- The Washington Times - Wednesday, June 22, 2005

New York’s massive Roman Catholic population will sit out this weekend’s Billy Graham crusade in Queens because its parishes are too busy, spokesmen for the two closest dioceses say.

The 413 parishes in the Archdiocese of New York, representing 2.5 million Catholics, are too involved with school graduations, confirmations and the Vatican’s emphasis on the Eucharist during 2005, spokesman Joseph Zwilling said yesterday.

The Graham crusade “asked if it would be possible for our churches to invite their people to come,” he said, but “given everything happening in our parishes, especially it being the Year of the Eucharist, we didn’t feel it’d be possible to ask our parishes to take on any additional activities.”

Across the East River in the Diocese of Brooklyn, which lists 1.8 million Catholics, church leaders have also declined involvement, although the crusade will take place there in Flushing Meadows’ Corona Park. Spokesman Frank DeRosa cited Year of the Eucharist preparations as a key reason.

Thus, none of that diocese’s 217 parishes is among the 1,300 sponsoring congregations for the crusade, which is expected to draw up to 70,000 people a night for what’s been billed as the evangelist’s last American crusade. Neither are Catholics officially among the 15,000 volunteers amassed for the event.

The Rev. A.R. Bernard, crusade chairman, professed some puzzlement over the archdiocese’s reasoning, noting Catholic involvement in other crusades.

“Those who were touched by the Catholic charismatic renewal will be there,” he predicted. “You cannot judge by the leadership’s protests because the lay people will come anyway.”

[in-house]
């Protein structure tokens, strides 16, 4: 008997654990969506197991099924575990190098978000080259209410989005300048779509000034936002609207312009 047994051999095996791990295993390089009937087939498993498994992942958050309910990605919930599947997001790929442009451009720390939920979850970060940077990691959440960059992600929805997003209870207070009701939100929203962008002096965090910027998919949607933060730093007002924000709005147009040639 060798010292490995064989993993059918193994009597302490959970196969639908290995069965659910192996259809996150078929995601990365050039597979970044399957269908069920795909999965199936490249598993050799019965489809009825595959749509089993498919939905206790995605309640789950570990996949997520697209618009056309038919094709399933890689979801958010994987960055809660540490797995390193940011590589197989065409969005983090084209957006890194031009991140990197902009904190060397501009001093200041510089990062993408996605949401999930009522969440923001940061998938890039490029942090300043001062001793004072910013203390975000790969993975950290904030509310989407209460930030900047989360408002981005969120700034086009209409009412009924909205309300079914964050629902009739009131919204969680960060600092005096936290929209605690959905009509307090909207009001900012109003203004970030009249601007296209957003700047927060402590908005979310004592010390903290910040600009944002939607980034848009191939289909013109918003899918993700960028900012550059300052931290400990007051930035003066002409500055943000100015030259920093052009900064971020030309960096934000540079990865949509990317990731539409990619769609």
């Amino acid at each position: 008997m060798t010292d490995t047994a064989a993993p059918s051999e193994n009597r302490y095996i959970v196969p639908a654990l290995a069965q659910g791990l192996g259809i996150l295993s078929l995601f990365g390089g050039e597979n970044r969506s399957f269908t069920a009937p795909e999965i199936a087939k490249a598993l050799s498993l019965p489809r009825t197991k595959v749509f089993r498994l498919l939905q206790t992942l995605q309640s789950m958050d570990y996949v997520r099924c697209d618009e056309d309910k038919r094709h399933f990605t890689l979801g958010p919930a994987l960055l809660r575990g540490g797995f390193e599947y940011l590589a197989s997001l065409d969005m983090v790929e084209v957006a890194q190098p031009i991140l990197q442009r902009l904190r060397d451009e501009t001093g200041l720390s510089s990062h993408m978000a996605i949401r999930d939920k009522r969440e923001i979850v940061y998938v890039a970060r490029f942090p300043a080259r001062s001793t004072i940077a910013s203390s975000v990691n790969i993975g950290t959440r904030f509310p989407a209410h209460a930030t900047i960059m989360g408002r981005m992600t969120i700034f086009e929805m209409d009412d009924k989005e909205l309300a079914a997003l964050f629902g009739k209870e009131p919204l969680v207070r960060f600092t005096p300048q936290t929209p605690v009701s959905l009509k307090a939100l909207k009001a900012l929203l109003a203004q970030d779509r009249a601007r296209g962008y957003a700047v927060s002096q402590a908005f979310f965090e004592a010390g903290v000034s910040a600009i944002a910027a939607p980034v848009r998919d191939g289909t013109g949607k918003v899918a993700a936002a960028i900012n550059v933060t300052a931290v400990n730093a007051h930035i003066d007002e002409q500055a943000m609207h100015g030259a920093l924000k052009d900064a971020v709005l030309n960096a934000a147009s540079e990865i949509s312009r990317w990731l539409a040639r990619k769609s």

Catholics are still welcome to attend, but the lack of official involvement amazed Graham biographer Bill Martin, who characterized the archdiocese’s reasoning as a “change in policy” from Mr. Graham’s 1991 Central Park crusade. Back then, he said, 630 Catholic churches cooperated with the crusade and information on the meetings was handed out at St. Patrick’s Cathedral.

That 1991 stance had been a huge shift from Mr. Graham’s first New York crusade in 1957, he said, when Catholics boycotted the event and Catholic clergy were instructed on how to counter Mr. Graham’s preaching.

“So maybe something’s come down from above saying not to be involved in this,” Mr. Martin added.

Mr. Zwilling said he didn’t remember any such cooperation from churches back then, but Catholic clergy in 1991 did receive names of Catholics who answered Mr. Graham’s altar calls at the Central Park event.

In a column to be released Saturday in the diocesan newspaper the Tablet, Brooklyn Bishop Nicholas DiMarzio outlined the significant divide over how Catholics and Protestants understand salvation.

The bishop said he welcomed Mr. Graham into the area and promised to follow up on any names given to them by crusade organizers.

To forestall objections of “sheep stealing,” crusade policy is that all Catholics attending the event who sign a card signifying a desire for salvation are referred to the diocese.

Another Graham biographer, David Aikman, said Mr. Graham had a “good relationship” with many Catholic prelates, such as the late Boston Cardinal Richard Cushing, who in 1964 praised the evangelist’s talent for converting non-Christians, adding, “I only wish we had half a dozen men of his caliber to go forth and do likewise.”

In 1997, Mr. Graham told New Man magazine, an evangelical publication, that “through the years I have made many friends within the Roman Catholic Church. In fact, when we hold a crusade in a city now, nearly all the Roman Catholic churches support it.

“And when we went to Minneapolis-St. Paul, Minnesota, for the crusade [last year], we saw St. Paul, which is largely Catholic, and Minneapolis, which is largely Lutheran, both supporting the crusade. That wouldn’t have happened 25 years ago.”

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